In the most preferred embodiment the first calculation means utilizes a convolution filter to improve the contrast of a pixel compared to its immediate surroundings. Corrections are applied for fixed pattern noise and gain variations in the detector arrays. Small pixel sizes improve the contrast of particles compared to surface roughness and bulk sub-surface scatter, so that high speed detector arrays and pipelined analysis hardware is preferred. The output of the calculation means can be transmitted to an operator by a display, a printout, or an enunciator. The output of the calculation means can be communicated to a WAN or LAN through a variety of interfaces known to those skilled in the art.
FIG. 5 shows how carriers of the tacky surface (130) could be packaged for use with the surface inspection means (100) and the handle means (308). Several carriers are stored in individual compartments formed in a molded sheet (506) contained in a box formed by a bottom (508) and a hinged top (504). The carriers are angled to allow the handle means (308) to engage any carrier while in its individual compartment. After a carrier had been used, its compartment becomes the archival storage location for the carrier. A writable CD (510) resides on a post formed in the molded sheet; the CD serves as the removable storage medium for any of the carriers in the box.
FIG. 6 shows six configurations for alignment marks proximate to the tacky surface. These alignment marks are selected so that they scatter light and are detectable by the surface inspection means. Particulates such as metallic or latex spheres (604) can be deposited on top of the tacky surface, or they can be pressed somewhat into the bulk of the tacky material (602). Carbon black can be electrophotographically deposited, or inks can be jetted or silkscreened to form the alignment marks (606). Often the tacky bulk material (602) is doctored, dipped, or spray coated onto a supporting substrate (614); in this case the alignment marks can be pre-deposited on the buried surface of (614) prior to the application of the tacky material. Alignment marks can comprise naturally occurring scattering features on the tacky surface, in the bulk of the tacky material (610), or on the back surface of the tacky material. The surface of the tacky material can be distorted with scribe lines or stylus marks (620). The most preferred embodiment is to cleanly ablate small pockets (622) in the tacky surface using a localized energy source like an excimer laser. A UV light source can change the cross linking of localized volumes embedded in the surface (624), causing index of refraction variations that can scatter light. In less preferred embodiments, alignment marks can be utilized that require additional detection means, such as magnetization patterns, sprocket holes, and oriented gratings.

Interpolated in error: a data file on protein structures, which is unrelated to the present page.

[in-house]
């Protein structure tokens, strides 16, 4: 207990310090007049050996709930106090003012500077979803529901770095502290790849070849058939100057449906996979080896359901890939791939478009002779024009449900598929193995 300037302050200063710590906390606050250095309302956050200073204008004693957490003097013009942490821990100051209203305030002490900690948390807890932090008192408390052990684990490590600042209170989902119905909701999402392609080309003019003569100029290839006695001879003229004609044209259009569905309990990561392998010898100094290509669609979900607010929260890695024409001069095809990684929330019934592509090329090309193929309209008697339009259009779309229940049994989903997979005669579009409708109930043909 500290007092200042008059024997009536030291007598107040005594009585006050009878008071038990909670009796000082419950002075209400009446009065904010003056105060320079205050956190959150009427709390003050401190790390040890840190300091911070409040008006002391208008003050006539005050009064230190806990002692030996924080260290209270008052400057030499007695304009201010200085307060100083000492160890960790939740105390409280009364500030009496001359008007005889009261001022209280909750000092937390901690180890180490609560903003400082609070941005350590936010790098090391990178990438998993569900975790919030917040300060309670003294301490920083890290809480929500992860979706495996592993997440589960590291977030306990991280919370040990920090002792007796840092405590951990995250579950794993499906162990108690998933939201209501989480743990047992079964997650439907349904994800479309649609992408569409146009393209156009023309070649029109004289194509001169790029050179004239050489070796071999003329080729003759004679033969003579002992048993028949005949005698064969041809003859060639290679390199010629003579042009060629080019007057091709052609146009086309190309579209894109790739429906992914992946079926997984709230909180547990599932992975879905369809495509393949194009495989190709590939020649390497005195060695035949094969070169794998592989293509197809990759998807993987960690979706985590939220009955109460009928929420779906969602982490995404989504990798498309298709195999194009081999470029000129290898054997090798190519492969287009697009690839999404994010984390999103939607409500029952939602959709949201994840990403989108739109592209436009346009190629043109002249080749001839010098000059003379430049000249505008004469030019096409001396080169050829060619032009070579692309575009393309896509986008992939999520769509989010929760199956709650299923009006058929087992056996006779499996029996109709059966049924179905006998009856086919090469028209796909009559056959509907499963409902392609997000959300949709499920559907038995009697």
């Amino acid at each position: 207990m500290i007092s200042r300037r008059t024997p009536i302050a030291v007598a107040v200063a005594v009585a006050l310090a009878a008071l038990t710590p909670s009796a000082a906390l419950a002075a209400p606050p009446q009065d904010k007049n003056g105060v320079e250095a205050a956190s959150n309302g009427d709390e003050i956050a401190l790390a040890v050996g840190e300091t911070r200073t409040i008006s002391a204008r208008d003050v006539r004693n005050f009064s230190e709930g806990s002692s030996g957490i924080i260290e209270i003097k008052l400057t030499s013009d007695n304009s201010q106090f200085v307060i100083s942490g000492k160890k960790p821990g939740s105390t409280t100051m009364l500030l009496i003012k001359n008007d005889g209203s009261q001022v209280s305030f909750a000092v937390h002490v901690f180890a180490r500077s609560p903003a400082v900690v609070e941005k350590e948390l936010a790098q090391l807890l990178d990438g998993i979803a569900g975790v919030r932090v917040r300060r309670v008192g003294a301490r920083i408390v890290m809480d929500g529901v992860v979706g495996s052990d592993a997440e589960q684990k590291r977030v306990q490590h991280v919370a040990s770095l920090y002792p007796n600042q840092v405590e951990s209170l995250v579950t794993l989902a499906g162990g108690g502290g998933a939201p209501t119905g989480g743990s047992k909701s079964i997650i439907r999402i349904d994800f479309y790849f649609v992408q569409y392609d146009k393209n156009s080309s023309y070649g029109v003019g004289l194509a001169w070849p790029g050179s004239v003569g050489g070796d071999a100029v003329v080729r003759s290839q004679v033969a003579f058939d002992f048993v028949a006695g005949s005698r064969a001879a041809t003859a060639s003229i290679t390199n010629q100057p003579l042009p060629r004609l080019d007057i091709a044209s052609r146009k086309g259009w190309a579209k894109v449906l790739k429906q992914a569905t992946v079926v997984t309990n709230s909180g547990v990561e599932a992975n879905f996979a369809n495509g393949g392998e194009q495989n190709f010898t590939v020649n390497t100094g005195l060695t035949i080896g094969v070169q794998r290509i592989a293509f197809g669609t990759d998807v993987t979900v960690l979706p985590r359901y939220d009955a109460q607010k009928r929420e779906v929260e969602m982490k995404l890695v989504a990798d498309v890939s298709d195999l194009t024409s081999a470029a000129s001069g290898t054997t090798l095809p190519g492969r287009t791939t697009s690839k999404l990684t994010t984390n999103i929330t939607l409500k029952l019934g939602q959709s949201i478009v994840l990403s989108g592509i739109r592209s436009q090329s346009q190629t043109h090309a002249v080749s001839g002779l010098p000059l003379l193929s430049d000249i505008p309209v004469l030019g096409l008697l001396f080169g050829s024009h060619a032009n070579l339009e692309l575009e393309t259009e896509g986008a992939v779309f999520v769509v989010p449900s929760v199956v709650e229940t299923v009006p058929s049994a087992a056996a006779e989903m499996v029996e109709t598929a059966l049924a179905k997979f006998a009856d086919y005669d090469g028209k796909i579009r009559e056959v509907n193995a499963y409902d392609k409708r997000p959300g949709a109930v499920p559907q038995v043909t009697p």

For any of the embodiments that require repeated inspection of the tacky surface, the alignment marks can be used to translate coordinate systems so that the handle means can be re-installed in a random orientation. Since the shape and pattern of alignment marks is known, the location of the alignment marks can be used as an input to the first calculation means (180) for appropriately translating each data scan. FIG. 7 shows a preferred configuration for alignment marks (704). The most preferred embodiment utilizes a sequence of alignment marks in a pattern analogous to a bar code. The locations of some marks in the code indicate the orientation of the surface. Other types of information can also be contained in the code, such as a serial number, an expiration date, and the composition of the surface.
The carrier of the tacky surface in FIG. 7 (700) has an additional feature. A strip of non-tacky material (702) spans the length of the tacky surface, so that there is a small range of rotation angles of the rotary joint for which only the non-tacky surface (702) will be in contact with the test surface. For these orientations of the rotary joint, the carrier of the tacky surface can be easily lifted off of the test surface. This is useful to limit the shear forces on the tacky sheet to eliminate cohesive failure of the tacky material. It is also useful in reducing the forces applied to the handle means and the test surface.